Should Summer Be a Break?
For better or worse, most schools still stick to a calendar that leaves a long summer vacation. This big break can be great for planning rewarding summer adventures – camps, trips, work experiences – or simply providing a much-needed respite from school. What about academic study: Shouldn’t the summer break be a break?
The summer holiday can be a double-edged sword for learning. The lag can lead some students to lose ground, as they forget recently learned concepts. On the other hand, other students have the opportunity to catch up in areas where they might have fallen behind, or prepare for looming standardized tests (such as the ACT or SAT).
So, what should your child do?
There’s only one answer: Whatever fits your child’s (and your family’s) needs best. But what is that? And how can you figure that out?
I remember summer breaks fondly as a time to get away from academics. I learned valuable life lessons through play, work, and travel during the summer – lessons that I couldn’t get during the school year. I became a better person due to these experiences, divorced from in-class academic learning.
But I was also quite lucky; I tended to retain what I learned, and I excelled during the school year. (Not surprising, since I continue to enjoy teaching.) I also tended to be high-strung, so summers let me unwind and grow in out-of-school environments. Maybe I’m not “the norm.” (But what child is, right?)
What Questions Will Help You Figure This Out?
One size, as we know, does not fit all. So, how do you know what’s best for your child? Here are some questions you can ask yourself to get a better handle on this conundrum:
· Does my child need a break? OK, but the whole break?
When you think through this one, keep a couple points in mind: This question is not, Do you need a break? (Of course you do!) This question also doesn’t necessarily lead to a black-or-white answer. Maybe your child needs a break…but does that mean avoiding any structured learning experiences for the whole summer? Chances are your child’s batteries are nearly depleted by June. How long will they take to replenish?
This question isn’t entirely academic, either. Think through your child’s emotional, developmental, physical, and psychological needs. Summers provide a perfect opportunity to take inventory of your child holistically and consider what he or she needs most for growth and preparation in general, and before the next school year, in particular. That could be play or travel as much as anything else.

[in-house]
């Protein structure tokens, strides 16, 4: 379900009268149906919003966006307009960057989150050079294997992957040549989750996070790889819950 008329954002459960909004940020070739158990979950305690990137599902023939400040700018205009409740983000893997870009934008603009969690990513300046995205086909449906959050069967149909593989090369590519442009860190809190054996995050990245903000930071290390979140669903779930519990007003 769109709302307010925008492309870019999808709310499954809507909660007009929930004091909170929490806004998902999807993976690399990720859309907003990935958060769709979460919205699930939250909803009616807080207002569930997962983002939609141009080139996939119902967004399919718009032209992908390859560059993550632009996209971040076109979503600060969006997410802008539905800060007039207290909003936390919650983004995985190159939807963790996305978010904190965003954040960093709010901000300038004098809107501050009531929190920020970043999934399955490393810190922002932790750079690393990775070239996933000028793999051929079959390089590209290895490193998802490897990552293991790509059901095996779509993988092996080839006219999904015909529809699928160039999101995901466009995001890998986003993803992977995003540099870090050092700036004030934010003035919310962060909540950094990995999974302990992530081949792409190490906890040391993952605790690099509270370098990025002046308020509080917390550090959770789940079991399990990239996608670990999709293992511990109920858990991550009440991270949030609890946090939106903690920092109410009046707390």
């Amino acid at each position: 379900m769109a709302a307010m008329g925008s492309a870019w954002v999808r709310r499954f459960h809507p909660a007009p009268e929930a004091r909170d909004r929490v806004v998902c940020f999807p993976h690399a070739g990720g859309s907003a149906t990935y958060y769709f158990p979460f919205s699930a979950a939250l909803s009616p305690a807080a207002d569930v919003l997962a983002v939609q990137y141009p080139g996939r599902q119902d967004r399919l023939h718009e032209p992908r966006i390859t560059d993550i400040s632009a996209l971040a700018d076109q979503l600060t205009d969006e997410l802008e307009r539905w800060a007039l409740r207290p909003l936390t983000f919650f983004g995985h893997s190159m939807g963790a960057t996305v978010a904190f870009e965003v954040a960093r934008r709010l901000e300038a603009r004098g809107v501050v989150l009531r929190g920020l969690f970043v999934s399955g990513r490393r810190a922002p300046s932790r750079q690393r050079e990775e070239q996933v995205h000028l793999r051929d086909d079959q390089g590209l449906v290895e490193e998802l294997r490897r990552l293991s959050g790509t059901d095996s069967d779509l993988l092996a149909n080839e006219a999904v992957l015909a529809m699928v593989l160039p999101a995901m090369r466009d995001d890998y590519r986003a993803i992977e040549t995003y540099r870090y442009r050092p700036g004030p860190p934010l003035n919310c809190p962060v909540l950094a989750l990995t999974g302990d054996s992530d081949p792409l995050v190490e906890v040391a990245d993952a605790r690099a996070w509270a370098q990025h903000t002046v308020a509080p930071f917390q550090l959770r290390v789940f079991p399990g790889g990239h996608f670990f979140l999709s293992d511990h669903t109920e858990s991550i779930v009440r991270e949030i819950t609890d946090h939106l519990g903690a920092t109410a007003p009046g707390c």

· Did my child keep up (academically) during the school year?
If your answer is a resounding, “Yes,” then you need not see the summer as a “catch-up” period. Nonetheless, if your child struggles to retain knowledge, your child might feel behind when the new year starts, simply because learning can fade during the summer. A strong school year might mean your child can “coast” during the summer…unless memories get fuzzy – a common summer side effect among students.
· Is my child facing academic hurdles or a major transition/challenge in the upcoming school year?
A new school year might mean a new, daunting subject, or a change of school that might heighten demands on studying and learning. For example, maybe your child is strong in math, but you hear the honors geometry teacher is tough. In such a case, take advantage of the break. Without the pressure (yet) of assignments and deadlines, your child will have space and time to get an introduction to concepts that might form the foundation for the dreaded class. If your child has the time, and it would make the school year more manageable, why not?
Your child’s academic challenges might be beyond classes – standardized tests (like the ACT or SAT) stress out thousands of students every year. In addition to the pressure to perform, students too often tackle this task amidst the mayhem of their day-to-day studies. The summer, instead, affords students an opportunity to focus exclusively on these all-important tests, without the noise and distraction of the normal school year.
· Will my student’s afterschool life be swamped in the fall?
Sports, college applications, school clubs, among other activities, might mean your child’s studying time will get squeezed in the fall. If this might be the case, and you can anticipate/plan for it, why wouldn’t you? Is a fully stress-free summer the best choice when a horrific fall semester looms? There is a middle ground, after all!